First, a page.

I have eight grandchildren of varying ages, living and growing up to be adults in several cities in this great United States. They all have different platforms, whether its beginning new jobs, attending college, high school or even preschool. They’ve had to deal with the bullying from their peers about mostly everything—from the way they look, to the clothes and shoes they wear—from their style and flair of dress, even to the cars they drive or don’t drive. However, in my view anyway, they are learning, to a certain extent, to deal with this kind of rhetoric and behavior.
Bullying has long been an issue in schools, though in the past year, something has changed. I’ve heard it from parents and my own kids. The say, “Kids are scared by the rhetoric they’re hearing.” What they’re hearing is now known as the “Trump Effect”.
Because of this rhetoric from Trump, some are using words like “terrified,” “heartbroken,” “scared.” And there are no patterns by age. This is happening to children of all ages.
How is this affecting the children? There are children who breaking down in tears. Mine are coming to me and their moms crying, trying to express why they’re feeling this way. They are very stressed and feeling very vulnerable right now.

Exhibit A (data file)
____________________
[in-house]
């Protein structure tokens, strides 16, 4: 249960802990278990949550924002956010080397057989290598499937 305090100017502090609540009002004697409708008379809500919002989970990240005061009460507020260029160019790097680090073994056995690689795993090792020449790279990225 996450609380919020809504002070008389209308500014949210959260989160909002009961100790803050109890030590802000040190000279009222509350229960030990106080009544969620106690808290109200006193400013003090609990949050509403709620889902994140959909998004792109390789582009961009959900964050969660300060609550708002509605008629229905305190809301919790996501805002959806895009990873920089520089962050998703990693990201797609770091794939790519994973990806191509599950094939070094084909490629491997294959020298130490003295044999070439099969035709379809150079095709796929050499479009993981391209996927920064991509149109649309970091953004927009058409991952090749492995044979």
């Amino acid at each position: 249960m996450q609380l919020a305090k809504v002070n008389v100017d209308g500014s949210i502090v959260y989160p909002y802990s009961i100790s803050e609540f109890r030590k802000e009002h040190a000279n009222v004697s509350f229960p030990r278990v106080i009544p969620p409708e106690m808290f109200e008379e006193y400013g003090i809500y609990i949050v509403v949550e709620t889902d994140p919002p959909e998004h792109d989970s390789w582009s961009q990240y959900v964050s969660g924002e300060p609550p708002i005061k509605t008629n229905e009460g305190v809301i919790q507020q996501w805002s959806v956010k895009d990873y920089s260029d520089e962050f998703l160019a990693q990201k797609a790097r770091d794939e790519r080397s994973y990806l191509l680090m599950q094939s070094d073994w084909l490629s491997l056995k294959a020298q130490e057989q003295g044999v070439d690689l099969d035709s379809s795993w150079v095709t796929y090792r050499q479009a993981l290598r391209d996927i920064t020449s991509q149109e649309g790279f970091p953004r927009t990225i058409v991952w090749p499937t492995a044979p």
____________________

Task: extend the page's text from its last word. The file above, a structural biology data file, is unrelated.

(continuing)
What can we do or say to mitigate this damage, to alleviate fears? Some of the possible dangers could be real, and even we, their parents, are afraid. We are unsure about what to tell them. There’s no one piece of etc. What we CAN say is that they are safe right now. They are safe at home with us and at school.
Now that Trump’s rhetoric has gotten him elected President, we can tell them nothing happens that fast (though that’s not always the case). We can tell scared kids that there are checks and balances in the government; that even though someone is elected, it doesn’t mean what they say is going to happen. We can also remind them that most people don’t feel this way, and point out the allies. Provide the kids with positive role models, and positive ideals of themselves.
As we reassure our children, we also need to reassure ourselves.
Trump himself has said, “The final key to the way I promote is bravado. I play to people’s fantasies. People may not always think big themselves, but they can still get very excited by those who do. That’s why a little hyperbole never hurts. People want to believe that something is the biggest and the greatest and the most spectacular”.
I call it truthful hyperbole. It’s an innocent form of exaggeration — and a very effective form of promotion. So, we can listen to his rhetoric and can take wisdom from the words of Abraham Lincoln, “Elections belong to the people. It’s their decision. If they decide to turn their back on the fire and burn their behinds, then they will just have to sit on their blisters.” Either way, we have to convince ourselves and our children of what it says in Ephesians 6:11; “Put on the whole armor of God, that you may be able to stand against the schemes of the devil.”
Ron’s Mom: The Jet